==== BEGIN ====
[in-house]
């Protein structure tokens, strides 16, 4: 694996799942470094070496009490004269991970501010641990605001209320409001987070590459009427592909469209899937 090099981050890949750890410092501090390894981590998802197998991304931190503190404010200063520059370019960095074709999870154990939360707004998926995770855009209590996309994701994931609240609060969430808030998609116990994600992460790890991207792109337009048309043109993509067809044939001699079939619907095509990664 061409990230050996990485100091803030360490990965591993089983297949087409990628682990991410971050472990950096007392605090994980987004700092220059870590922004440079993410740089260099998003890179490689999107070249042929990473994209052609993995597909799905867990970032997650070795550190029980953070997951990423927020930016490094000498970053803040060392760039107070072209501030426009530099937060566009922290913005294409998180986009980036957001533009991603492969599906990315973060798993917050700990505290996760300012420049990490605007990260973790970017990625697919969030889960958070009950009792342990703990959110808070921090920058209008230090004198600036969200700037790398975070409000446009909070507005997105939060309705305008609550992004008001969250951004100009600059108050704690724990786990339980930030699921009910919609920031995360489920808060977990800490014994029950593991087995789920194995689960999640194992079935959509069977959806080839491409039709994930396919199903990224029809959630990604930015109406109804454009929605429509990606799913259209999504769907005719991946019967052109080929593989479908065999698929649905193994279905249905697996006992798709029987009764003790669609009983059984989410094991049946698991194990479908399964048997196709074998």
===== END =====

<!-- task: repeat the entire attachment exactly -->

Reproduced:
[in-house]
């Protein structure tokens, strides 16, 4: 694996799942470094070496009490004269991970501010641990605001209320409001987070590459009427592909469209899937 090099981050890949750890410092501090390894981590998802197998991304931190503190404010200063520059370019960095074709999870154990939360707004998926995770855009209590996309994701994931609240609060969430808030998609116990994600992460790890991207792109337009048309043109993509067809044939001699079939619907095509990664 061409990230050996990485100091803030360490990965591993089983297949087409990628682990991410971050472990950096007392605090994980987004700092220059870590922004440079993410740089260099998003890179490689999107070249042929990473994209052609993995597909799905867990970032997650070795550190029980953070997951990423927020930016490094000498970053803040060392760039107070072209501030426009530099937060566009922290913005294409998180986009980036957001533009991603492969599906990315973060798993917050700990505290996760300012420049990490605007990260973790970017990625697919969030889960958070009950009792342990703990959110808070921090920058209008230090004198600036969200700037790398975070409000446009909070507005997105939060309705305008609550992004008001969250951004100009600059108050704690724990786990339980930030699921009910919609920031995360489920808060977990800490014994029950593991087995789920194995689960999640194992079935959509069977959806080839491409039709994930396919199903990224029809959630990604930015109406109804454009929605429509990606799913259209999504769907005719991946019967052109080929593989479908065999698929649905193994279905249905697996006992798709029987009764003790669609009983059984989410094991049946698991194990479908399964048997196709074998």